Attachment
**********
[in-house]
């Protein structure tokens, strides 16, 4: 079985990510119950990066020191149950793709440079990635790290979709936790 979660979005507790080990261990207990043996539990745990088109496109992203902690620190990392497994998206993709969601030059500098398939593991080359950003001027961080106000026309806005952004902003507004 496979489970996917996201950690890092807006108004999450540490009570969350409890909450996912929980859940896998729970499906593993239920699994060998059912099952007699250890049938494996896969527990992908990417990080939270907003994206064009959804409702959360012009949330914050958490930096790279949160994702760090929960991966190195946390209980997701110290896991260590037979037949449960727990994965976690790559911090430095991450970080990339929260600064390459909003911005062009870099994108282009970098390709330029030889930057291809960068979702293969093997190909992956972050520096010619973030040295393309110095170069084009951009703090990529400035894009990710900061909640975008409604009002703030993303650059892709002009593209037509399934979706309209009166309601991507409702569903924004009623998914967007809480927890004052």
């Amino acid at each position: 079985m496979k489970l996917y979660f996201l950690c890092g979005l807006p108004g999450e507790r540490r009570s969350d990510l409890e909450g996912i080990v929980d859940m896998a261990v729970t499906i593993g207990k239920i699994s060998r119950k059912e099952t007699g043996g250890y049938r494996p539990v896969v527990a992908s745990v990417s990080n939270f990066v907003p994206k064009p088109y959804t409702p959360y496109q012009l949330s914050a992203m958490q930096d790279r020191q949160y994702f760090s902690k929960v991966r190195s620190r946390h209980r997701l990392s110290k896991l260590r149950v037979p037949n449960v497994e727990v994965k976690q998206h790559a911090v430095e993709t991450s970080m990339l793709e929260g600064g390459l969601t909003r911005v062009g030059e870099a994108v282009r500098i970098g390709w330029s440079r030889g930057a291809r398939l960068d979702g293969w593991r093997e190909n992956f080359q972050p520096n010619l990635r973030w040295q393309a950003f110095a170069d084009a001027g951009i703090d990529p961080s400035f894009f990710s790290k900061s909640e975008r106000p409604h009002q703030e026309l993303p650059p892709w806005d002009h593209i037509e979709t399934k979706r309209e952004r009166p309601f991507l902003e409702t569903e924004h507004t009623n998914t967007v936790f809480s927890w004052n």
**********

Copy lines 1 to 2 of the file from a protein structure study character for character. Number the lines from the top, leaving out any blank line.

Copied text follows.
[in-house]
């Protein structure tokens, strides 16, 4: 079985990510119950990066020191149950793709440079990635790290979709936790 979660979005507790080990261990207990043996539990745990088109496109992203902690620190990392497994998206993709969601030059500098398939593991080359950003001027961080106000026309806005952004902003507004 496979489970996917996201950690890092807006108004999450540490009570969350409890909450996912929980859940896998729970499906593993239920699994060998059912099952007699250890049938494996896969527990992908990417990080939270907003994206064009959804409702959360012009949330914050958490930096790279949160994702760090929960991966190195946390209980997701110290896991260590037979037949449960727990994965976690790559911090430095991450970080990339929260600064390459909003911005062009870099994108282009970098390709330029030889930057291809960068979702293969093997190909992956972050520096010619973030040295393309110095170069084009951009703090990529400035894009990710900061909640975008409604009002703030993303650059892709002009593209037509399934979706309209009166309601991507409702569903924004009623998914967007809480927890004052």